# Non-empty Lists of Numbers

## Solution 1:

The base case should describe all lists of length one, the shortest possible non-empty lists:

; A non-empty-list-of-numbers (nelon) is one of ; - a cons, which has a first, a number, and rest, empty ; (cons num empty) ; - a cons, which has a first, a number, and rest, a nelon ; (cons num nelon)

In this case, the template looks as follows:

(define (func-for-nelon a-nelon) (cond [(empty? (rest a-nelon)) … (first a-nelon) … ] [(cons? (rest a-nelon)) … (first a-nelon) … (func-for-nelon (rest a-nelon)) … ]))

## Solution 2:

We could use the definition of (perhaps-empty) list-of-numbers, that we've already seen.

; A non-empty-list-of-numbers is ; a cons, which has a first, a number, and rest, a list-of-numbers ; (cons num lon)

Here, the template is different, since it must refer to the template for a regular (non-empty) list-of-numbers. In particular, you don't make a recursive call; you think to yourself "Ah, a-nelon contains a (perhaps-empty) list; I'd better call a function for such regular ol' lists":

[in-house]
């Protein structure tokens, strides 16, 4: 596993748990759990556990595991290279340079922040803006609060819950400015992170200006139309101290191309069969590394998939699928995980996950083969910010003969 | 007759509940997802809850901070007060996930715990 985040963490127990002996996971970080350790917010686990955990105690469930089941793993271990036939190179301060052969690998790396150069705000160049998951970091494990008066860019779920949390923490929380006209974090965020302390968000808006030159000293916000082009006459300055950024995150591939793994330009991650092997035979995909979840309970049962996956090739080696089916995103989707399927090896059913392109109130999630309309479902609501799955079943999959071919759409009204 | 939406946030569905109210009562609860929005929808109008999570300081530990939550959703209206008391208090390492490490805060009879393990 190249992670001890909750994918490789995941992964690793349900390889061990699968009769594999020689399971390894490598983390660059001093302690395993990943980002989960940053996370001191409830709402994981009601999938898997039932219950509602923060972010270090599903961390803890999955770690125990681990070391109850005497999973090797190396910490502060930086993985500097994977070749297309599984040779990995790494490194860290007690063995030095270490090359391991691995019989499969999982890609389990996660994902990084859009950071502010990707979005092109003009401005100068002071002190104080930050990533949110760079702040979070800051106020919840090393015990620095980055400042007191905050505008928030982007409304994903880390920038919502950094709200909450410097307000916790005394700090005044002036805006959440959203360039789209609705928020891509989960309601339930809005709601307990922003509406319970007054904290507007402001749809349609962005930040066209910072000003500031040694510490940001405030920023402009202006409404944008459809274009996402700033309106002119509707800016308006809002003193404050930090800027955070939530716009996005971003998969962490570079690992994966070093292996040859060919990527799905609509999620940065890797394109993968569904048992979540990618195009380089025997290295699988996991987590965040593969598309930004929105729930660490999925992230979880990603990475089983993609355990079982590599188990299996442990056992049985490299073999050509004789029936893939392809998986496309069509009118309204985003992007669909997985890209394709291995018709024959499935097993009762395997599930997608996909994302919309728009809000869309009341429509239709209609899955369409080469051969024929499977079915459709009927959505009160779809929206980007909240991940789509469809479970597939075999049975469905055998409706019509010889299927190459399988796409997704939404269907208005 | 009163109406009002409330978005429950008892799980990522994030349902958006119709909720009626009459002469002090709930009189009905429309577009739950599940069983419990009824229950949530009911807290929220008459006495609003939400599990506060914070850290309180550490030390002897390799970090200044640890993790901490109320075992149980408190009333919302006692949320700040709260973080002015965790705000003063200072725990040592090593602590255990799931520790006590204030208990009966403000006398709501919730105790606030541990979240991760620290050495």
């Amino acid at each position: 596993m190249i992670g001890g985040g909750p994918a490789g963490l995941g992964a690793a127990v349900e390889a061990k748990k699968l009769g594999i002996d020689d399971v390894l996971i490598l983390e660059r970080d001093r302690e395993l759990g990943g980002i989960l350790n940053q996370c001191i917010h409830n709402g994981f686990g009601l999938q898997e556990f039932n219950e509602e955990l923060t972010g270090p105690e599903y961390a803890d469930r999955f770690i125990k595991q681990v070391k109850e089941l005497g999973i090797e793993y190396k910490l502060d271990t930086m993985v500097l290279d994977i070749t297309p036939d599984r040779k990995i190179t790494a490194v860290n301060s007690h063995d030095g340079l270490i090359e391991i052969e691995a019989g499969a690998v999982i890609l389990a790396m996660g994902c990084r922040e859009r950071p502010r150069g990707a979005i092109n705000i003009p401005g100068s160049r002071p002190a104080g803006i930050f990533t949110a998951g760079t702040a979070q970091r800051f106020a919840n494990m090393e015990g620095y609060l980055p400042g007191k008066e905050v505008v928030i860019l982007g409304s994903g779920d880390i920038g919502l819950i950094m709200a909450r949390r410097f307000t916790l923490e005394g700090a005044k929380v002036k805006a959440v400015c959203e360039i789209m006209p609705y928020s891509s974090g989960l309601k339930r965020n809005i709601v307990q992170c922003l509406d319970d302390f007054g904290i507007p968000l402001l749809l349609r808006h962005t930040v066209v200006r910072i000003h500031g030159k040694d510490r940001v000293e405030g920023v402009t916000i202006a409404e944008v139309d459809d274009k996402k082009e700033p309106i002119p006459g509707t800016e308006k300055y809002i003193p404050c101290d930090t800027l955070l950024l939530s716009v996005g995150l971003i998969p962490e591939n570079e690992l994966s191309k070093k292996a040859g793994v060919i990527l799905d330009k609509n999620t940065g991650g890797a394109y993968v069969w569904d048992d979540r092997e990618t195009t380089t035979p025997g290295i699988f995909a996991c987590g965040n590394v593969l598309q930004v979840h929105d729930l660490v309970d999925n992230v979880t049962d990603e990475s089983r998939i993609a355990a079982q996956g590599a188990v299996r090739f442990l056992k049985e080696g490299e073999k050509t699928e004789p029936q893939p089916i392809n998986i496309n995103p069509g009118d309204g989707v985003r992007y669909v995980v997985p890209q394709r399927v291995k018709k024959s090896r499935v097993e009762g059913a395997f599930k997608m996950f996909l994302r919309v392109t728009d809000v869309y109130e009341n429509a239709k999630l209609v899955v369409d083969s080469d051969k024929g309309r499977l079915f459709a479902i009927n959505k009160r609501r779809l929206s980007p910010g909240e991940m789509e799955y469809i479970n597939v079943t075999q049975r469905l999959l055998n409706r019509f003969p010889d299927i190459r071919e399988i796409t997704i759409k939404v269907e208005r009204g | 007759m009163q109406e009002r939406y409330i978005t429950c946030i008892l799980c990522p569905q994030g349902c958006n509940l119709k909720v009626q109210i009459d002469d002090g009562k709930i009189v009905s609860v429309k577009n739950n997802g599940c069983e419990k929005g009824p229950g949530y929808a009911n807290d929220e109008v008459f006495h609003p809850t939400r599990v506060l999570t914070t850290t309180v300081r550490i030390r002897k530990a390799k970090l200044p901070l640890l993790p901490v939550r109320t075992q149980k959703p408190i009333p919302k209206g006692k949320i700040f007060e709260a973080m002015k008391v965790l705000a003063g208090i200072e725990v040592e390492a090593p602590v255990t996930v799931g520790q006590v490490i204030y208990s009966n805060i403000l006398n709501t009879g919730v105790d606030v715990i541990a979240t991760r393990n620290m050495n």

(define (f a-nelon) … (first a-nelon) … (func-for-lon (rest a-nelon)) … )

Here, to compute the average, what function(s) of general (perhaps-empty) lists do you want to call, as your helper?

Which is better? The disadvantage of the first solution is that it breaks encapsulation to ask whether the rest is empty or not. The disadvantage of the second solution is that it requires writing both a non-empty-list and a normal-list version of the function. Try computing the average using each of these templates. This course and the textbook will prefer the first solution.